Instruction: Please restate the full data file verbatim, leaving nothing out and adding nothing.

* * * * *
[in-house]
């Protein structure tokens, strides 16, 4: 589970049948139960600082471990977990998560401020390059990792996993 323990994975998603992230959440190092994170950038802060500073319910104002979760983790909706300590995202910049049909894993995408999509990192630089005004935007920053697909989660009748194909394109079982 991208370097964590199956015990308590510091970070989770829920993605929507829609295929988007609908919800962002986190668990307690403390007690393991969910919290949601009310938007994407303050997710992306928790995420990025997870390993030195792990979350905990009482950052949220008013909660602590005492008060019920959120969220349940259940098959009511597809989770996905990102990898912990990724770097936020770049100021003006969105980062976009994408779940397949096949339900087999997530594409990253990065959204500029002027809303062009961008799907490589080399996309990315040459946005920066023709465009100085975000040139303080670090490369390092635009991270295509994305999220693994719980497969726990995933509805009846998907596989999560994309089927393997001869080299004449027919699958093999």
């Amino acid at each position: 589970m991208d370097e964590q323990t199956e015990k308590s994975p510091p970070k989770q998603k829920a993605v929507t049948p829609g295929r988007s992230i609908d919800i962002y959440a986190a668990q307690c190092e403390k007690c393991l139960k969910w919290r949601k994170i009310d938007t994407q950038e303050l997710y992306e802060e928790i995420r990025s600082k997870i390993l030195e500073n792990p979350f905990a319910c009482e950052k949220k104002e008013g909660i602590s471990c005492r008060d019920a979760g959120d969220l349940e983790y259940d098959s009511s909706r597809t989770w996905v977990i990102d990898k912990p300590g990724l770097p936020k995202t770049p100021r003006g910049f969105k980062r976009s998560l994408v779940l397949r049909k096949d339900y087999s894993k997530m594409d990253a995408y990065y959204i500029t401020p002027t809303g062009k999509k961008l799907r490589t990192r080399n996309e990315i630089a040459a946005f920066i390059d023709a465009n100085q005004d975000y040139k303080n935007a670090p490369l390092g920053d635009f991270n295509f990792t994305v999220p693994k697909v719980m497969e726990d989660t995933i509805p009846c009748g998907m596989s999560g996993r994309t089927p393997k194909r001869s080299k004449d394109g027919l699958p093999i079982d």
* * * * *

[in-house]
């Protein structure tokens, strides 16, 4: 589970049948139960600082471990977990998560401020390059990792996993 323990994975998603992230959440190092994170950038802060500073319910104002979760983790909706300590995202910049049909894993995408999509990192630089005004935007920053697909989660009748194909394109079982 991208370097964590199956015990308590510091970070989770829920993605929507829609295929988007609908919800962002986190668990307690403390007690393991969910919290949601009310938007994407303050997710992306928790995420990025997870390993030195792990979350905990009482950052949220008013909660602590005492008060019920959120969220349940259940098959009511597809989770996905990102990898912990990724770097936020770049100021003006969105980062976009994408779940397949096949339900087999997530594409990253990065959204500029002027809303062009961008799907490589080399996309990315040459946005920066023709465009100085975000040139303080670090490369390092635009991270295509994305999220693994719980497969726990995933509805009846998907596989999560994309089927393997001869080299004449027919699958093999």
């Amino acid at each position: 589970m991208d370097e964590q323990t199956e015990k308590s994975p510091p970070k989770q998603k829920a993605v929507t049948p829609g295929r988007s992230i609908d919800i962002y959440a986190a668990q307690c190092e403390k007690c393991l139960k969910w919290r949601k994170i009310d938007t994407q950038e303050l997710y992306e802060e928790i995420r990025s600082k997870i390993l030195e500073n792990p979350f905990a319910c009482e950052k949220k104002e008013g909660i602590s471990c005492r008060d019920a979760g959120d969220l349940e983790y259940d098959s009511s909706r597809t989770w996905v977990i990102d990898k912990p300590g990724l770097p936020k995202t770049p100021r003006g910049f969105k980062r976009s998560l994408v779940l397949r049909k096949d339900y087999s894993k997530m594409d990253a995408y990065y959204i500029t401020p002027t809303g062009k999509k961008l799907r490589t990192r080399n996309e990315i630089a040459a946005f920066i390059d023709a465009n100085q005004d975000y040139k303080n935007a670090p490369l390092g920053d635009f991270n295509f990792t994305v999220p693994k697909v719980m497969e726990d989660t995933i509805p009846c009748g998907m596989s999560g996993r994309t089927p393997k194909r001869s080299k004449d394109g027919l699958p093999i079982d």